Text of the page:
Warming up and cooling down

Discussion in 'Health & Fitness' started by 15-0, Jun 15, 2013.

  1. 15-0

    15-0 Rookie

    Sep 26, 2009
    Would like to know some of your methods for warming up as well as cooling down for a school project. Cheers :)
  2. charliefedererer

    charliefedererer Legend

    Feb 13, 2009
    The USTA has the following description on static stretching and dynamic warmups that is concise and states the general principles:

    "Strength & Conditioning: Dynamic Warm-up and Flexibility Training - http://www.usta.com/Improve-Your-Ga...ning_Dynamic_Warmup_and_Flexibility_Training/

    If you have been to sport science presentation lately it is likely that you have heard some information about dynamic warm-up and flexibility training. This is an area of training that is receiving more and more attention in the sporting community and many of the conclusions that have been drawn about this type of warm-up are directly applicable to tennis.

    Dynamic warm-up and flexibility training is an essential element of any pre-practice or pre-competition routine and helps prepare the body for the demands of today’s tennis game. An effective warm-up does five very important things for tennis players.

    1. Increases body temperature allowing muscles to work more efficiently.
    2. Gets the heart and lungs ready for vigorous activity.
    3. Stretches muscles actively, preparing them for the forces experiences during tennis.
    4. Engrains proper movement patterns and the coordination needed in tennis.
    5. Wakes up the nervous system and gets the brain talking with the muscles.

    A dynamic warm-up, which involves stretching with movement, accomplishes all of these tasks.

    Pre-practice and pre-competition warm-up routines have typically focused on static stretching. While this type of stretching is still important for maintaining flexibility and joint range of motion, it really should be performed after play, not before practice or competition. This is a new way of thinking about stretching and flexibility, but recent research has shown that static stretching can reduce the force and power the muscle can generate and that this impaired function can last for over one hour."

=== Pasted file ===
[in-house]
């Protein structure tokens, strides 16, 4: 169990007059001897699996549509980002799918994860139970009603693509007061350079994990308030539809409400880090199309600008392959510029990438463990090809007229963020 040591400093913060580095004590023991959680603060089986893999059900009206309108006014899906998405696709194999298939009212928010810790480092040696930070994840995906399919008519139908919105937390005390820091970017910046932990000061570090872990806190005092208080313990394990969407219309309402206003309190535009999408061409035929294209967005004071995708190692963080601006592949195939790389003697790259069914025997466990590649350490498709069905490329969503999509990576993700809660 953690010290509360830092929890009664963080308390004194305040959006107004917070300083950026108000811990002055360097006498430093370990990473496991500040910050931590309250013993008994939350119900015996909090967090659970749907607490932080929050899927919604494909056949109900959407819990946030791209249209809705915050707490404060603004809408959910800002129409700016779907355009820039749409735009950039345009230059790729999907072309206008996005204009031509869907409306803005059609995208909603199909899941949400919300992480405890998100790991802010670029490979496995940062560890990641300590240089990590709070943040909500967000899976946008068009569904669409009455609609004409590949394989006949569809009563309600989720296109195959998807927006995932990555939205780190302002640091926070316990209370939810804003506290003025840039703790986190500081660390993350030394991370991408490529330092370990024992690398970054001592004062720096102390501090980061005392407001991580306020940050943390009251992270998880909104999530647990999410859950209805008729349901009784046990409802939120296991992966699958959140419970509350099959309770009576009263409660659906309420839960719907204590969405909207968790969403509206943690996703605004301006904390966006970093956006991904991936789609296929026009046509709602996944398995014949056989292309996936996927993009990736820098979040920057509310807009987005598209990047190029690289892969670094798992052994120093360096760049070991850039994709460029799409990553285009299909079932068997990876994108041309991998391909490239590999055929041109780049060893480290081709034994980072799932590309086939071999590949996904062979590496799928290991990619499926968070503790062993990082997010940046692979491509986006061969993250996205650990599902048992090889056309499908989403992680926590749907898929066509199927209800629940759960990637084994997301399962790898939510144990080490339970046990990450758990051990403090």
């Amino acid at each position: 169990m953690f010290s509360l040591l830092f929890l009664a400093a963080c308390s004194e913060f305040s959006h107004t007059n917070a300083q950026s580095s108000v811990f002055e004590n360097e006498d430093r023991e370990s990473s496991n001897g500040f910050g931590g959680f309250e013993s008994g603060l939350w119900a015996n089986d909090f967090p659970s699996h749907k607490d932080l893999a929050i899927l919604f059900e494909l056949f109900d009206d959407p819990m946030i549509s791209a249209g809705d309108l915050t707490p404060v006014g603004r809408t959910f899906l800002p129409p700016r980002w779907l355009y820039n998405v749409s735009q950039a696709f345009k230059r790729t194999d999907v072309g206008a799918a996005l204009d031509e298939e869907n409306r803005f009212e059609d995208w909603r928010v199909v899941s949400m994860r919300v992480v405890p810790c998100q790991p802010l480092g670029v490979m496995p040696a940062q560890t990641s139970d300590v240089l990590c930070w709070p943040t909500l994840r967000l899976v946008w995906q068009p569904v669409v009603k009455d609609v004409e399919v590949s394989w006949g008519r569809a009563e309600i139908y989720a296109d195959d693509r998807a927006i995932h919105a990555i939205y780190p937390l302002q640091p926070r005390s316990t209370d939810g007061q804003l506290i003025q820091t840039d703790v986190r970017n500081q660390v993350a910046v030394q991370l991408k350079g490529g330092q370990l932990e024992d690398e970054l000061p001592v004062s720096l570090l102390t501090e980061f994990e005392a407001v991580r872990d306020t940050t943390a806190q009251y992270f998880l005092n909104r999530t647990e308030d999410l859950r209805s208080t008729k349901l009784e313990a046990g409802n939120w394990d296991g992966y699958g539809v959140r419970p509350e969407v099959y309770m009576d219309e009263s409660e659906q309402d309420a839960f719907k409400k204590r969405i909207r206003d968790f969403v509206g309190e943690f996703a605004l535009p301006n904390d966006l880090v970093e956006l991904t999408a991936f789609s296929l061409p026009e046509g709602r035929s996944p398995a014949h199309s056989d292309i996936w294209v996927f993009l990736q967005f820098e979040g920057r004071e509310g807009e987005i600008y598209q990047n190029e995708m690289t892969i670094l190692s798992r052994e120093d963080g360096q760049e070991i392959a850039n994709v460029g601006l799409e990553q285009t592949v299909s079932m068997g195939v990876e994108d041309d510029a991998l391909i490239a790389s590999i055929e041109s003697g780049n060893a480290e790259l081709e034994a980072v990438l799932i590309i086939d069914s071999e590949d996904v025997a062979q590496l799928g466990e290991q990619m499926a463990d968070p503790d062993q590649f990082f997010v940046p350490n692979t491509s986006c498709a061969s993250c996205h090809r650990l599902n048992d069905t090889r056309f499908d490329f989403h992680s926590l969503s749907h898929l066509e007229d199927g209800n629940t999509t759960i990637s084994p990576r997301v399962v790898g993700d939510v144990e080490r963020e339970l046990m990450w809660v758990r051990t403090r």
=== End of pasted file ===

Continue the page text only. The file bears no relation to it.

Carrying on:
Tennis trainer/former bodybuilder has this description of a dynamic warm up at her tennis site:
    Best Dynamic Warm-up before a Tennis Match http://www.examiner.com/article/best-dynamic-warm-up-before-a-tennis-match

    Here is her regime of stretching after tennis practice:
    Static Stretching Routine After the Tennis Practice http://www.examiner.com/article/static-stretching-routine-after-the-tennis-practice

    Here's former pro Jeff Salzenstein's dynamic warmup:
    Tennis Training: Dynamic Warmup http://vimeo.com/18183640

    The USTA has a free downloadable document that is extensively referenced - a valuable adjunct for your school project.
    A Comprehensive Review of the Literature
    - http://assets.usta.com/assets/1/dps/usta_master/sitecore_usta/RECOVERY PROJECT FINAL.pdf

    However, in a quick skimming, I did not see specific information on the dynamic warmup.

    There was information you can gain going through this on the "cool down":
    "A post exercise cool down may be beneficial in reducing the sensations of
    stiffness and soreness which are often associated with lactic acid build up and
    thixotropy. It has been shown that a “cool down” or recovery activity can return lactic
    acid values to pre-exercise levels38 and change the feeling of muscle stiffness.
    Studies have also shown light exercise and ice are more beneficial than ice alone in
    reducing lactic acid as well as increasing range of motion39. Ice should not be used
    unless inflammation or injury is present. It has been demonstrated that the
    application of ice on the dominant arm of overhead athletes decreases shoulder
    muscle strength, proprioception, and accuracy of throwing40, 41. Therefore, the
    application of ice in between same day matches is not recommended unless
    inflammation or injury is present."
    - p. 151

    I don't know how many scientific studies you want to include in your project.

    pubmed.com from the US National Library of Medicine and and National Institute of Health allows you to extensively search for scientific studies.
    For example here is the beginning of the 172 articles on
    "dynamic warmup":
    http://www.ncbi.nlm.nih.gov/pubmed?term=dynamic warm up&cmd=correctspelling

    [You can change the search term to "cooling down" for scientific articles on that subject.]

    I have always thought that the problem with static stretching before playing was that the sarcomeres were "streched" (at least for an hour or two) beyond the optimal length for interaction between the acin and myosin fibers:

    If you find additional information this during your research, could you post your findings and educate me?

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